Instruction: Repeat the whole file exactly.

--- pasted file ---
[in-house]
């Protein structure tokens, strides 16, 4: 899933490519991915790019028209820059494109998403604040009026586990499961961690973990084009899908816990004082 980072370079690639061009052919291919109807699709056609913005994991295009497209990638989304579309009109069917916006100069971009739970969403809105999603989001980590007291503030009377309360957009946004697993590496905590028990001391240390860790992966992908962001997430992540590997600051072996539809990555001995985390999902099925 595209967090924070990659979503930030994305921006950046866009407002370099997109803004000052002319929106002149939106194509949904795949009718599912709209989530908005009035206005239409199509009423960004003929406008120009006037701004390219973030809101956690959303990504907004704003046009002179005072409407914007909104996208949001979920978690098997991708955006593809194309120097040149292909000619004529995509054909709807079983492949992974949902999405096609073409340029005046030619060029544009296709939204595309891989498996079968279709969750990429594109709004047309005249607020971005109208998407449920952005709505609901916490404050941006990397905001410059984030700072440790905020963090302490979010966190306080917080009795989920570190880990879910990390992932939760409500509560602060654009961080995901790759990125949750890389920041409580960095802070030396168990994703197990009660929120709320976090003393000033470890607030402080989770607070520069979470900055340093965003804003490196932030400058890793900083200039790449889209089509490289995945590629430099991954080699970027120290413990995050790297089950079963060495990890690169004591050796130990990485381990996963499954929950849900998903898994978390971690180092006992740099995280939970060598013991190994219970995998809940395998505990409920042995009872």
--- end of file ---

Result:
[in-house]
């Protein structure tokens, strides 16, 4: 899933490519991915790019028209820059494109998403604040009026586990499961961690973990084009899908816990004082 980072370079690639061009052919291919109807699709056609913005994991295009497209990638989304579309009109069917916006100069971009739970969403809105999603989001980590007291503030009377309360957009946004697993590496905590028990001391240390860790992966992908962001997430992540590997600051072996539809990555001995985390999902099925 595209967090924070990659979503930030994305921006950046866009407002370099997109803004000052002319929106002149939106194509949904795949009718599912709209989530908005009035206005239409199509009423960004003929406008120009006037701004390219973030809101956690959303990504907004704003046009002179005072409407914007909104996208949001979920978690098997991708955006593809194309120097040149292909000619004529995509054909709807079983492949992974949902999405096609073409340029005046030619060029544009296709939204595309891989498996079968279709969750990429594109709004047309005249607020971005109208998407449920952005709505609901916490404050941006990397905001410059984030700072440790905020963090302490979010966190306080917080009795989920570190880990879910990390992932939760409500509560602060654009961080995901790759990125949750890389920041409580960095802070030396168990994703197990009660929120709320976090003393000033470890607030402080989770607070520069979470900055340093965003804003490196932030400058890793900083200039790449889209089509490289995945590629430099991954080699970027120290413990995050790297089950079963060495990890690169004591050796130990990485381990996963499954929950849900998903898994978390971690180092006992740099995280939970060598013991190994219970995998809940395998505990409920042995009872």